According to 2015-16 statewide data, Miami-Dade has the third-highest number of students per school resource officer in the state, at 3,310 kids for each officer. Broward, on the other hand, is better than the state average at 1,682 students per officer.

Al Palacio, president of the Fraternal Order of Police for the Miami-Dade Schools Police, said those numbers present practical challenges on campuses because one person can’t feasibly watch every area at all times, especially at larger schools.

“Every school is a microcosm of society, so every school becomes a city,” he said. “If you have one officer being asked to patrol an entire city, it can be challenging.”

“There is a long way to go,” said Commander Dale Tharp of the Escambia County Sheriff’s Office, the spokesman for the Florida Association of School Resource Officers. He was a campus officer for 11 years. “We need to keep people here. We’re losing people to other places for higher salaries.”

Sen. Kathleen Passidomo, R-Naples, made it her mission early in the legislative session to lobby for more funding for schools’ mental health programs. She said they could throw billions of dollars at the issue of mental health and still find unmet needs, but she sees this as an important beginning for the Legislature.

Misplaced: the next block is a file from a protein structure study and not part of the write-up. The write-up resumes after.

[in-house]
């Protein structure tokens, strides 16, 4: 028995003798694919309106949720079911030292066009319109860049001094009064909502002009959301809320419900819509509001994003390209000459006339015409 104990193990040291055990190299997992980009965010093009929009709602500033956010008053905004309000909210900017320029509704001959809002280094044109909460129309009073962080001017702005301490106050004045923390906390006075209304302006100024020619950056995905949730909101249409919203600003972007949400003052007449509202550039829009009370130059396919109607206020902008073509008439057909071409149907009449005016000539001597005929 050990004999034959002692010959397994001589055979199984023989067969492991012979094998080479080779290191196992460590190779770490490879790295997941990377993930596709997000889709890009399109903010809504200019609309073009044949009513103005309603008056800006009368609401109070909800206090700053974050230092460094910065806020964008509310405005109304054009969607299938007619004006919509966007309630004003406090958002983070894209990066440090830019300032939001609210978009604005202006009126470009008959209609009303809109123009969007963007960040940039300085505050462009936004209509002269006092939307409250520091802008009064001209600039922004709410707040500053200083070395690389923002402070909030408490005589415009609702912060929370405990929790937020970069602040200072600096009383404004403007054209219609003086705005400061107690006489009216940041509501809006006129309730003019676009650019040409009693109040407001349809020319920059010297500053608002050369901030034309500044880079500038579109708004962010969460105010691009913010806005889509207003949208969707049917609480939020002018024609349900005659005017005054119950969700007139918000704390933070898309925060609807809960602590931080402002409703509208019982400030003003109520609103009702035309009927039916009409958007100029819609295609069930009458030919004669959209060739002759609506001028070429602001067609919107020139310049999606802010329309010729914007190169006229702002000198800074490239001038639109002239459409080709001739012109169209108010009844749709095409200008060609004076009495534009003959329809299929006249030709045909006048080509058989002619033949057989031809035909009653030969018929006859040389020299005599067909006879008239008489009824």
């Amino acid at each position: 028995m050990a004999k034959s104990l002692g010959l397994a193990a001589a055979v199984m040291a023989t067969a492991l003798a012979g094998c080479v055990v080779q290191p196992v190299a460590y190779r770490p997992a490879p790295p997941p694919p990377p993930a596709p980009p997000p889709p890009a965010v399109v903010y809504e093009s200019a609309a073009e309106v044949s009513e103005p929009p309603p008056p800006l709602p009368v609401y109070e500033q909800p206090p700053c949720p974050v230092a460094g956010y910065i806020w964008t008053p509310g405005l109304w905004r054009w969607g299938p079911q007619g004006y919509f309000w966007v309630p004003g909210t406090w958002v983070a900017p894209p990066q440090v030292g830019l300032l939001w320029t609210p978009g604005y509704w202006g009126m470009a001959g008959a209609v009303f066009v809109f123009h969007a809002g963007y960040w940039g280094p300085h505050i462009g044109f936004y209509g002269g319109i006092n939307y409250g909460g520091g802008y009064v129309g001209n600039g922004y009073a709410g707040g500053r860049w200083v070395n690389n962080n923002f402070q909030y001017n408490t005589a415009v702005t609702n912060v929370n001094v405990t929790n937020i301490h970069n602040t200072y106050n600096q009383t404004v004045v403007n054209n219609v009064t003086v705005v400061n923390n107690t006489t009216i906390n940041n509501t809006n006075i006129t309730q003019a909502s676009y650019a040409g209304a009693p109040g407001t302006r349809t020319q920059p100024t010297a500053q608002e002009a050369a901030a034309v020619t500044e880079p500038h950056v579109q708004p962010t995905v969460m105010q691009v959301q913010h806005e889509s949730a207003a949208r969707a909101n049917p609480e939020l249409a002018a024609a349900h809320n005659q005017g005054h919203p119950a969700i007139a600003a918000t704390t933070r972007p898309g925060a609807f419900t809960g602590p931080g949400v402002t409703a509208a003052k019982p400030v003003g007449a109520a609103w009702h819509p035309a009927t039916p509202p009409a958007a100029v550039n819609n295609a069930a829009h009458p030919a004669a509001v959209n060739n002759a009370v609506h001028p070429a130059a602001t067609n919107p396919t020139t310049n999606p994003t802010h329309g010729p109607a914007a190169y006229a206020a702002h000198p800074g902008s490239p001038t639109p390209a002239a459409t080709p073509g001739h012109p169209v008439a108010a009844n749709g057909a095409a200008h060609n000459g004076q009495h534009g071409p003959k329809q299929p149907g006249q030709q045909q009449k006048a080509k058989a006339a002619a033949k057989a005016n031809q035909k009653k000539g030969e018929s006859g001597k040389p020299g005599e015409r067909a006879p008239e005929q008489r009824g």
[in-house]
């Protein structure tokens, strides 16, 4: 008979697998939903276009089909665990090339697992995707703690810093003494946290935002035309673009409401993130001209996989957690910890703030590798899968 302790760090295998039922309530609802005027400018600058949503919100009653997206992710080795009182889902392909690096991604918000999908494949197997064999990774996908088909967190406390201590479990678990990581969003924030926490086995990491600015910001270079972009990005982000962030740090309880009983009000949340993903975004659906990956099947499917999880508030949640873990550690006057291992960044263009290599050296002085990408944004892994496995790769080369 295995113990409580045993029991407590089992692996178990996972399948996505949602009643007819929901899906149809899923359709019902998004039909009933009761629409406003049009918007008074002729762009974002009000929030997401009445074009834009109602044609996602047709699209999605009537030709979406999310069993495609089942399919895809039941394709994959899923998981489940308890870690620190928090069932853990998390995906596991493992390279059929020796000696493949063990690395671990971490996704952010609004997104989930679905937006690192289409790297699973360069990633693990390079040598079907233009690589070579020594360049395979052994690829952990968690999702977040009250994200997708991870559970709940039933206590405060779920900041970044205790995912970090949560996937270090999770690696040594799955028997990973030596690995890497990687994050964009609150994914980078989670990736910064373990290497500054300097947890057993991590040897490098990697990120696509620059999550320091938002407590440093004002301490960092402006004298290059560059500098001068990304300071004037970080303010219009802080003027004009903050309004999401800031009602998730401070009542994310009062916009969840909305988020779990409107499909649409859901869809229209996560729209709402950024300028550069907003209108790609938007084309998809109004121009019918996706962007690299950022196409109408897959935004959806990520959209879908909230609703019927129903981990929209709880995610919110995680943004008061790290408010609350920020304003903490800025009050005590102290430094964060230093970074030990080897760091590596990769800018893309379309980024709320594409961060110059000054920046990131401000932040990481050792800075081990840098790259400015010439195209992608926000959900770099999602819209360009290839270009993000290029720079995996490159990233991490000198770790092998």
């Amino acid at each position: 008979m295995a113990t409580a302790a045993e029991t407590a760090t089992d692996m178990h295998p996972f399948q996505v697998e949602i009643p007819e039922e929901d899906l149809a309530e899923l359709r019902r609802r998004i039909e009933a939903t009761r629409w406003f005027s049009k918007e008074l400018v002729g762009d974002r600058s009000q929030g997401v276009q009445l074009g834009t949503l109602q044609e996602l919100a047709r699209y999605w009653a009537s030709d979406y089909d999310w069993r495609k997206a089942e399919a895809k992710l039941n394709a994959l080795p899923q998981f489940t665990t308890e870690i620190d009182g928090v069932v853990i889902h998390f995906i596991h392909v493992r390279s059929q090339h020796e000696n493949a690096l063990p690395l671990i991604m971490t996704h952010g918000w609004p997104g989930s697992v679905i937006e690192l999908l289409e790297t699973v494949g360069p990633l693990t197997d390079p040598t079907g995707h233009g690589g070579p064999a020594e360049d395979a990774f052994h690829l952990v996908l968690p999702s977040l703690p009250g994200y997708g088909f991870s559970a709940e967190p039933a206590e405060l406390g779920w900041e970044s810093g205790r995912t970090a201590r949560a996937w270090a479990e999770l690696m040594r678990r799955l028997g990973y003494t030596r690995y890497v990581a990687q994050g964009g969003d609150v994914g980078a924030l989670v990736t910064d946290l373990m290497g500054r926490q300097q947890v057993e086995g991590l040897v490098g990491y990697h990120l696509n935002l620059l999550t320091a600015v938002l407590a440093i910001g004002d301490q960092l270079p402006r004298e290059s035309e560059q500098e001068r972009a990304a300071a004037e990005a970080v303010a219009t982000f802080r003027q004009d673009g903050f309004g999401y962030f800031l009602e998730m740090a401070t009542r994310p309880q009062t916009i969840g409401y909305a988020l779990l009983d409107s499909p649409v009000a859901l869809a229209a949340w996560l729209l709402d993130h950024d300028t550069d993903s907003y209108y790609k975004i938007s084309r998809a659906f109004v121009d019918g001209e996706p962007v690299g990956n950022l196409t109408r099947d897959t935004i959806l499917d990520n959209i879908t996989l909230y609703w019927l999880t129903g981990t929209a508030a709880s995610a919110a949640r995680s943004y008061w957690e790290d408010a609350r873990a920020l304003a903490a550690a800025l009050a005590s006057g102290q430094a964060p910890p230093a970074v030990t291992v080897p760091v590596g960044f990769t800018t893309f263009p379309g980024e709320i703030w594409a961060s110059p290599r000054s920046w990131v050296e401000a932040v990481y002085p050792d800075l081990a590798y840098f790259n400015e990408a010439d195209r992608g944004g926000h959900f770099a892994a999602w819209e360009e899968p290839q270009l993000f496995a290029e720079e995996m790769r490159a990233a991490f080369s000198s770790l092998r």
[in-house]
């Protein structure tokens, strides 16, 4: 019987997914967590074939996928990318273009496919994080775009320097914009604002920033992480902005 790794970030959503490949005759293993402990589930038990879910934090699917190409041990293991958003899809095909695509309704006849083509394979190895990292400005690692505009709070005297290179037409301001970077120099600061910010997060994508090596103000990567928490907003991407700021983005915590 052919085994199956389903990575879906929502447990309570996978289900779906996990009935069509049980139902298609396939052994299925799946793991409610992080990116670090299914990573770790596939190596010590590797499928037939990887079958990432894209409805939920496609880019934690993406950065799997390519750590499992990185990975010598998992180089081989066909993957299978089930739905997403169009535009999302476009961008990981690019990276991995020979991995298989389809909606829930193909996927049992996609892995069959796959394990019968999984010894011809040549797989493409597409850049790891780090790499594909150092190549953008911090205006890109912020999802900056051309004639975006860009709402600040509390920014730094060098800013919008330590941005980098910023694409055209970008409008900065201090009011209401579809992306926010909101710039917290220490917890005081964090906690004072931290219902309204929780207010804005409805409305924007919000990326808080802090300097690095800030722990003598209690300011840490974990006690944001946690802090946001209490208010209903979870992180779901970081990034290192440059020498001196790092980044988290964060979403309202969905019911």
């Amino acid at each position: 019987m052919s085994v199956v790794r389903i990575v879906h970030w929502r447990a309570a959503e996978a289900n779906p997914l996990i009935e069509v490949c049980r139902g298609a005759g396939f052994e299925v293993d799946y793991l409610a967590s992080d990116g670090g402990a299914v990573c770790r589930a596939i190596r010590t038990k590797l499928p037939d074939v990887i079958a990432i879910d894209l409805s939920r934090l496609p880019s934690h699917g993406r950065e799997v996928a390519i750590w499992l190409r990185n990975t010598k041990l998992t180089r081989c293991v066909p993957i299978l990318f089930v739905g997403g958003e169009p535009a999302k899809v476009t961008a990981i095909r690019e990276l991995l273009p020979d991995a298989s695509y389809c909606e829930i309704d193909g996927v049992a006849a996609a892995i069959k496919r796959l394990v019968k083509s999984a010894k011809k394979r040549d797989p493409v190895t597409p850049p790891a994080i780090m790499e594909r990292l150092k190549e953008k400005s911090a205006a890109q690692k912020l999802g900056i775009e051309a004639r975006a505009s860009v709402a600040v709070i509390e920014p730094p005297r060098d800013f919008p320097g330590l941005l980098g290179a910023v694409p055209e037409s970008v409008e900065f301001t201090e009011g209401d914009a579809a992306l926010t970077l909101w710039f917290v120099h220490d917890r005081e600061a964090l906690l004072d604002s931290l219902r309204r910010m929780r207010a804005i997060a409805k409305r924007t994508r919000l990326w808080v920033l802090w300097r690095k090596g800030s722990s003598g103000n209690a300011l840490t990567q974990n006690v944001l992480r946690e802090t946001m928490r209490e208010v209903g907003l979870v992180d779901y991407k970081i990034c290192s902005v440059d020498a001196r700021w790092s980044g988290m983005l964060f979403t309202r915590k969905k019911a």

“We haven’t put enough resources into mental health issues,” she said. “And look what happens. We have him [the Parkland shooter], we have Pulse, all these shootings all over because something happened to these kids when they were little to turn them into what they became.”

More than 150 teachers crammed into the Tamarac headquarters of the Broward Teachers Union for an emergency meeting to provide emotional guidance and support.

Her bill has since been incorporated into the Legislature’s massive plan in response to the Parkland shooting. Although the Legislature hasn’t named a specific dollar figure yet, Sen. Bill Galvano, R-Bradenton, who is leading the Senate side of the plan, said about $100 million will be set aside just for mental health programs in schools.

But hypothetically, if all of the Legislature’s proposed $100 million went solely to salaries of only school psychologists, it would still not be enough to get Florida’s student-to-staff ratio within the recommended guidelines.

The number of mental health professionals serving students — which includes psychologists, counselors and social workers — varies wildly by district and even by school. Florida has even fewer school social workers than psychologists, while counselors have the best student-to-staff ratio at 485 students per professional.

“Just because there is a psychologist at the school, their role in those individual schools can vary significantly,” Berghauser said, adding that Hillsborough County, which has a relatively good student-to-staff ratio, still has a large number of vacancies. “I’m assigned to one school but I’ve been attending meetings at a neighboring middle school simply because there’s no one that’s there.”